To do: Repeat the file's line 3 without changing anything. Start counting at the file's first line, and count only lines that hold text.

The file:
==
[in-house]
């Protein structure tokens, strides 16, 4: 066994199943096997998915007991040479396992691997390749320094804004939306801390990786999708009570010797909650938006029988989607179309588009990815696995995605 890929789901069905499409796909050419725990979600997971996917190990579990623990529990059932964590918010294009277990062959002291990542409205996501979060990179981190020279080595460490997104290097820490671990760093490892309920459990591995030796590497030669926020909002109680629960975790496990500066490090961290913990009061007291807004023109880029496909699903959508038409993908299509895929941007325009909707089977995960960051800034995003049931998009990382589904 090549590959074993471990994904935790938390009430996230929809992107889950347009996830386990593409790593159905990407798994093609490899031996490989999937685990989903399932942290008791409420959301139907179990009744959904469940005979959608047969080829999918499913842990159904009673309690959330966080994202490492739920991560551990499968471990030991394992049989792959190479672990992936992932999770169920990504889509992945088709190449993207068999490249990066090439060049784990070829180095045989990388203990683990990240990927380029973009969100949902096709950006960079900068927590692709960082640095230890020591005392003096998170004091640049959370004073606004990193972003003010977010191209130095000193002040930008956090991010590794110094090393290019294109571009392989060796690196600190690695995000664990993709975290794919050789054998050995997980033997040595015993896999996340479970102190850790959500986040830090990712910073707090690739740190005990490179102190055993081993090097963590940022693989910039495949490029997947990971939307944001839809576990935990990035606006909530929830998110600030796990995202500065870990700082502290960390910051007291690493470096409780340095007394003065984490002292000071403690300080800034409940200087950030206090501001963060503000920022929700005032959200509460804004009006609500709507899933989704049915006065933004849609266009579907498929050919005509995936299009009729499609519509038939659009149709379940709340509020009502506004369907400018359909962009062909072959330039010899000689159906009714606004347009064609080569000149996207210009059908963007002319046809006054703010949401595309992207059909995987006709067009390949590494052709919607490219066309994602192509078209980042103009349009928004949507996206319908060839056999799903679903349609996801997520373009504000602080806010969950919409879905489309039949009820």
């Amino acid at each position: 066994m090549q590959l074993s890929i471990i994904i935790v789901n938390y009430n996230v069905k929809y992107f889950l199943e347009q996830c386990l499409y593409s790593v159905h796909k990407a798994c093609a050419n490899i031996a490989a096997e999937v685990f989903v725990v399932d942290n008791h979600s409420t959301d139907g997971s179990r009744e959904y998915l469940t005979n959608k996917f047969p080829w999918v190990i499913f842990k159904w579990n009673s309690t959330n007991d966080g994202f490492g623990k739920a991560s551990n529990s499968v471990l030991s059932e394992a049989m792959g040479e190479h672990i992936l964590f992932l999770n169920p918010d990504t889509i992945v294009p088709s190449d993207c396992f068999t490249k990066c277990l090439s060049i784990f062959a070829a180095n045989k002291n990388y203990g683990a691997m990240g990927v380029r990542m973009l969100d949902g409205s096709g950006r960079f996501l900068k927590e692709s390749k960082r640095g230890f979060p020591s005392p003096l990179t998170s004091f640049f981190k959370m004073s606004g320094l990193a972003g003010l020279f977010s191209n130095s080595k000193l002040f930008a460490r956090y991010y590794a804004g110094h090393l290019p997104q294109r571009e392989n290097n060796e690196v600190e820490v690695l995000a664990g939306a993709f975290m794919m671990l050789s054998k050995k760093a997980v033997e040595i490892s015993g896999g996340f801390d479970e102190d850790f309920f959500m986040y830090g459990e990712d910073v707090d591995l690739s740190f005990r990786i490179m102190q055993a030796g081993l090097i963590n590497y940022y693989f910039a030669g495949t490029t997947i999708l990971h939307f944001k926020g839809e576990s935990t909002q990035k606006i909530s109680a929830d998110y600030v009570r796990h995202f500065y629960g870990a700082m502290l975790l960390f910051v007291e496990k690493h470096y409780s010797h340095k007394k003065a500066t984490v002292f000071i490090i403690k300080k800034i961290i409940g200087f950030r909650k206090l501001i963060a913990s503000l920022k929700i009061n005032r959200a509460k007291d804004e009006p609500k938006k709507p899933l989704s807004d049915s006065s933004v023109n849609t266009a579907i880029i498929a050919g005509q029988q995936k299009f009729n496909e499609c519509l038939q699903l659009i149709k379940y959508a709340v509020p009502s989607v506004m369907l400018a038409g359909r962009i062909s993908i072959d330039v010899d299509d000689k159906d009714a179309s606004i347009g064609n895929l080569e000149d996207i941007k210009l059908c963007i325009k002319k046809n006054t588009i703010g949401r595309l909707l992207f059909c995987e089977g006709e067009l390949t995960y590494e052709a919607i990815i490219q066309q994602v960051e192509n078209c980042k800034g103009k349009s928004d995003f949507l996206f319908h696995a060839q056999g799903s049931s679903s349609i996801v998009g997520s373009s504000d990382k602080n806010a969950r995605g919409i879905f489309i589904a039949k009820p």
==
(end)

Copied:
């Amino acid at each position: 066994m090549q590959l074993s890929i471990i994904i935790v789901n938390y009430n996230v069905k929809y992107f889950l199943e347009q996830c386990l499409y593409s790593v159905h796909k990407a798994c093609a050419n490899i031996a490989a096997e999937v685990f989903v725990v399932d942290n008791h979600s409420t959301d139907g997971s179990r009744e959904y998915l469940t005979n959608k996917f047969p080829w999918v190990i499913f842990k159904w579990n009673s309690t959330n007991d966080g994202f490492g623990k739920a991560s551990n529990s499968v471990l030991s059932e394992a049989m792959g040479e190479h672990i992936l964590f992932l999770n169920p918010d990504t889509i992945v294009p088709s190449d993207c396992f068999t490249k990066c277990l090439s060049i784990f062959a070829a180095n045989k002291n990388y203990g683990a691997m990240g990927v380029r990542m973009l969100d949902g409205s096709g950006r960079f996501l900068k927590e692709s390749k960082r640095g230890f979060p020591s005392p003096l990179t998170s004091f640049f981190k959370m004073s606004g320094l990193a972003g003010l020279f977010s191209n130095s080595k000193l002040f930008a460490r956090y991010y590794a804004g110094h090393l290019p997104q294109r571009e392989n290097n060796e690196v600190e820490v690695l995000a664990g939306a993709f975290m794919m671990l050789s054998k050995k760093a997980v033997e040595i490892s015993g896999g996340f801390d479970e102190d850790f309920f959500m986040y830090g459990e990712d910073v707090d591995l690739s740190f005990r990786i490179m102190q055993a030796g081993l090097i963590n590497y940022y693989f910039a030669g495949t490029t997947i999708l990971h939307f944001k926020g839809e576990s935990t909002q990035k606006i909530s109680a929830d998110y600030v009570r796990h995202f500065y629960g870990a700082m502290l975790l960390f910051v007291e496990k690493h470096y409780s010797h340095k007394k003065a500066t984490v002292f000071i490090i403690k300080k800034i961290i409940g200087f950030r909650k206090l501001i963060a913990s503000l920022k929700i009061n005032r959200a509460k007291d804004e009006p609500k938006k709507p899933l989704s807004d049915s006065s933004v023109n849609t266009a579907i880029i498929a050919g005509q029988q995936k299009f009729n496909e499609c519509l038939q699903l659009i149709k379940y959508a709340v509020p009502s989607v506004m369907l400018a038409g359909r962009i062909s993908i072959d330039v010899d299509d000689k159906d009714a179309s606004i347009g064609n895929l080569e000149d996207i941007k210009l059908c963007i325009k002319k046809n006054t588009i703010g949401r595309l909707l992207f059909c995987e089977g006709e067009l390949t995960y590494e052709a919607i990815i490219q066309q994602v960051e192509n078209c980042k800034g103009k349009s928004d995003f949507l996206f319908h696995a060839q056999g799903s049931s679903s349609i996801v998009g997520s373009s504000d990382k602080n806010a969950r995605g919409i879905f489309i589904a039949k009820p």